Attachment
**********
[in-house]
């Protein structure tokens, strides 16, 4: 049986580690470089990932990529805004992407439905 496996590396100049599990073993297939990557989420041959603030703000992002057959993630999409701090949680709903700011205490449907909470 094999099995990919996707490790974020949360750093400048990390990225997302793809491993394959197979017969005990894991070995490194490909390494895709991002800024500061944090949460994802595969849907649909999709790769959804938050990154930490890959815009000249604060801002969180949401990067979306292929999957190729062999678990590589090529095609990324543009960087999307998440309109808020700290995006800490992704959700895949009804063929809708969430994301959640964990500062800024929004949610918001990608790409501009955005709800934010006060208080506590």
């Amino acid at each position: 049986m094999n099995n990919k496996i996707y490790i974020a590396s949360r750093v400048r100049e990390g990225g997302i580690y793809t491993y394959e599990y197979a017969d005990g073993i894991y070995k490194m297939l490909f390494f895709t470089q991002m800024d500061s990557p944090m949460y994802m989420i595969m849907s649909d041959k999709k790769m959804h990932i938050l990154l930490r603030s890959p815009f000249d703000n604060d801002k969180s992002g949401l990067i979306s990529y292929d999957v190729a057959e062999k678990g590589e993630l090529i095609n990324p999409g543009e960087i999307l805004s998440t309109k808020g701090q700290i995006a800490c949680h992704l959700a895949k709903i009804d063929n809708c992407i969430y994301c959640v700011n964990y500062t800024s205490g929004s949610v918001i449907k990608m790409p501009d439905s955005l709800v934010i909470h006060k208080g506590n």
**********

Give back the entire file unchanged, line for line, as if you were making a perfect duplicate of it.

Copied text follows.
[in-house]
């Protein structure tokens, strides 16, 4: 049986580690470089990932990529805004992407439905 496996590396100049599990073993297939990557989420041959603030703000992002057959993630999409701090949680709903700011205490449907909470 094999099995990919996707490790974020949360750093400048990390990225997302793809491993394959197979017969005990894991070995490194490909390494895709991002800024500061944090949460994802595969849907649909999709790769959804938050990154930490890959815009000249604060801002969180949401990067979306292929999957190729062999678990590589090529095609990324543009960087999307998440309109808020700290995006800490992704959700895949009804063929809708969430994301959640964990500062800024929004949610918001990608790409501009955005709800934010006060208080506590």
């Amino acid at each position: 049986m094999n099995n990919k496996i996707y490790i974020a590396s949360r750093v400048r100049e990390g990225g997302i580690y793809t491993y394959e599990y197979a017969d005990g073993i894991y070995k490194m297939l490909f390494f895709t470089q991002m800024d500061s990557p944090m949460y994802m989420i595969m849907s649909d041959k999709k790769m959804h990932i938050l990154l930490r603030s890959p815009f000249d703000n604060d801002k969180s992002g949401l990067i979306s990529y292929d999957v190729a057959e062999k678990g590589e993630l090529i095609n990324p999409g543009e960087i999307l805004s998440t309109k808020g701090q700290i995006a800490c949680h992704l959700a895949k709903i009804d063929n809708c992407i969430y994301c959640v700011n964990y500062t800024s205490g929004s949610v918001i449907k990608m790409p501009d439905s955005l709800v934010i909470h006060k208080g506590n």